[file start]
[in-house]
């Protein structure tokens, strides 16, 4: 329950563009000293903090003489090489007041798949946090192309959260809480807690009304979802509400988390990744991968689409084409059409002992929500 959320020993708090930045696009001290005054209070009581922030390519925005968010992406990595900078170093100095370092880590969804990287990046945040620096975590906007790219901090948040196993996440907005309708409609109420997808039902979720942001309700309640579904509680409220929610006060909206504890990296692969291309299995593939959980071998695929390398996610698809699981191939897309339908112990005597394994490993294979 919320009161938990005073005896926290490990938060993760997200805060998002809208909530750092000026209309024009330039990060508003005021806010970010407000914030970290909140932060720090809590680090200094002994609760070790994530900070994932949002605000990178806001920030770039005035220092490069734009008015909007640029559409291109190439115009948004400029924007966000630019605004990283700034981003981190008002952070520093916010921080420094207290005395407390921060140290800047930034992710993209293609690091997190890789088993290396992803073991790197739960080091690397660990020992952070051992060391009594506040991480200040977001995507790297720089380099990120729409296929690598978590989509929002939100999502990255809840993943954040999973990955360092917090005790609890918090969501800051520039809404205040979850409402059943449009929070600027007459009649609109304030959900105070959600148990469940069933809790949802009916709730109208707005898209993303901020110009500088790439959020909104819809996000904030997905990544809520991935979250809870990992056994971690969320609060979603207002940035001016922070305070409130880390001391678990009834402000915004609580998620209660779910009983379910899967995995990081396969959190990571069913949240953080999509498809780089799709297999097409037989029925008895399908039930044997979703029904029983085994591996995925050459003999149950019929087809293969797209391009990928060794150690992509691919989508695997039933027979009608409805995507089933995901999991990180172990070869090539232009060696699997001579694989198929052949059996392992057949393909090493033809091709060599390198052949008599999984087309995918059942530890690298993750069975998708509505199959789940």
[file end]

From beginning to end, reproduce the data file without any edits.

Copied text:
[in-house]
């Protein structure tokens, strides 16, 4: 329950563009000293903090003489090489007041798949946090192309959260809480807690009304979802509400988390990744991968689409084409059409002992929500 959320020993708090930045696009001290005054209070009581922030390519925005968010992406990595900078170093100095370092880590969804990287990046945040620096975590906007790219901090948040196993996440907005309708409609109420997808039902979720942001309700309640579904509680409220929610006060909206504890990296692969291309299995593939959980071998695929390398996610698809699981191939897309339908112990005597394994490993294979 919320009161938990005073005896926290490990938060993760997200805060998002809208909530750092000026209309024009330039990060508003005021806010970010407000914030970290909140932060720090809590680090200094002994609760070790994530900070994932949002605000990178806001920030770039005035220092490069734009008015909007640029559409291109190439115009948004400029924007966000630019605004990283700034981003981190008002952070520093916010921080420094207290005395407390921060140290800047930034992710993209293609690091997190890789088993290396992803073991790197739960080091690397660990020992952070051992060391009594506040991480200040977001995507790297720089380099990120729409296929690598978590989509929002939100999502990255809840993943954040999973990955360092917090005790609890918090969501800051520039809404205040979850409402059943449009929070600027007459009649609109304030959900105070959600148990469940069933809790949802009916709730109208707005898209993303901020110009500088790439959020909104819809996000904030997905990544809520991935979250809870990992056994971690969320609060979603207002940035001016922070305070409130880390001391678990009834402000915004609580998620209660779910009983379910899967995995990081396969959190990571069913949240953080999509498809780089799709297999097409037989029925008895399908039930044997979703029904029983085994591996995925050459003999149950019929087809293969797209391009990928060794150690992509691919989508695997039933027979009608409805995507089933995901999991990180172990070869090539232009060696699997001579694989198929052949059996392992057949393909090493033809091709060599390198052949008599999984087309995918059942530890690298993750069975998708509505199959789940």